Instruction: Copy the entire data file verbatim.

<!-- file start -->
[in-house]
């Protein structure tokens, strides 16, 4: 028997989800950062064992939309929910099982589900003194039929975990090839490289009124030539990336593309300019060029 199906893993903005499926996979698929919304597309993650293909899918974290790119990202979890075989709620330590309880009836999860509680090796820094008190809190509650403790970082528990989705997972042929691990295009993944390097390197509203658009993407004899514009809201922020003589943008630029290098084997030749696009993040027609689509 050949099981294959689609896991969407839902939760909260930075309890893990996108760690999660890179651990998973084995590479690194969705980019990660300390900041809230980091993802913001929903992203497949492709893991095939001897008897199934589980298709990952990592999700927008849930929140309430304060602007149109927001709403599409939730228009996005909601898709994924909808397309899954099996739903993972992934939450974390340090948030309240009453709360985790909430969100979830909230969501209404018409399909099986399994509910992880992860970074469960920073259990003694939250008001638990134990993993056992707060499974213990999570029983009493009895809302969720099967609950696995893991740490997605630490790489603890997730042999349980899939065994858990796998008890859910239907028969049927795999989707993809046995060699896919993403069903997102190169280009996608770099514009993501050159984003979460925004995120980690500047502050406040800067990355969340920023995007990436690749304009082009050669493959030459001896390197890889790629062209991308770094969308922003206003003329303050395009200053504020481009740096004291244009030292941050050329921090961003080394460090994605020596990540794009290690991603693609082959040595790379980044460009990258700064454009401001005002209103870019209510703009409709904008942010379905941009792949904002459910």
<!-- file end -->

[in-house]
């Protein structure tokens, strides 16, 4: 028997989800950062064992939309929910099982589900003194039929975990090839490289009124030539990336593309300019060029 199906893993903005499926996979698929919304597309993650293909899918974290790119990202979890075989709620330590309880009836999860509680090796820094008190809190509650403790970082528990989705997972042929691990295009993944390097390197509203658009993407004899514009809201922020003589943008630029290098084997030749696009993040027609689509 050949099981294959689609896991969407839902939760909260930075309890893990996108760690999660890179651990998973084995590479690194969705980019990660300390900041809230980091993802913001929903992203497949492709893991095939001897008897199934589980298709990952990592999700927008849930929140309430304060602007149109927001709403599409939730228009996005909601898709994924909808397309899954099996739903993972992934939450974390340090948030309240009453709360985790909430969100979830909230969501209404018409399909099986399994509910992880992860970074469960920073259990003694939250008001638990134990993993056992707060499974213990999570029983009493009895809302969720099967609950696995893991740490997605630490790489603890997730042999349980899939065994858990796998008890859910239907028969049927795999989707993809046995060699896919993403069903997102190169280009996608770099514009993501050159984003979460925004995120980690500047502050406040800067990355969340920023995007990436690749304009082009050669493959030459001896390197890889790629062209991308770094969308922003206003003329303050395009200053504020481009740096004291244009030292941050050329921090961003080394460090994605020596990540794009290690991603693609082959040595790379980044460009990258700064454009401001005002209103870019209510703009409709904008942010379905941009792949904002459910």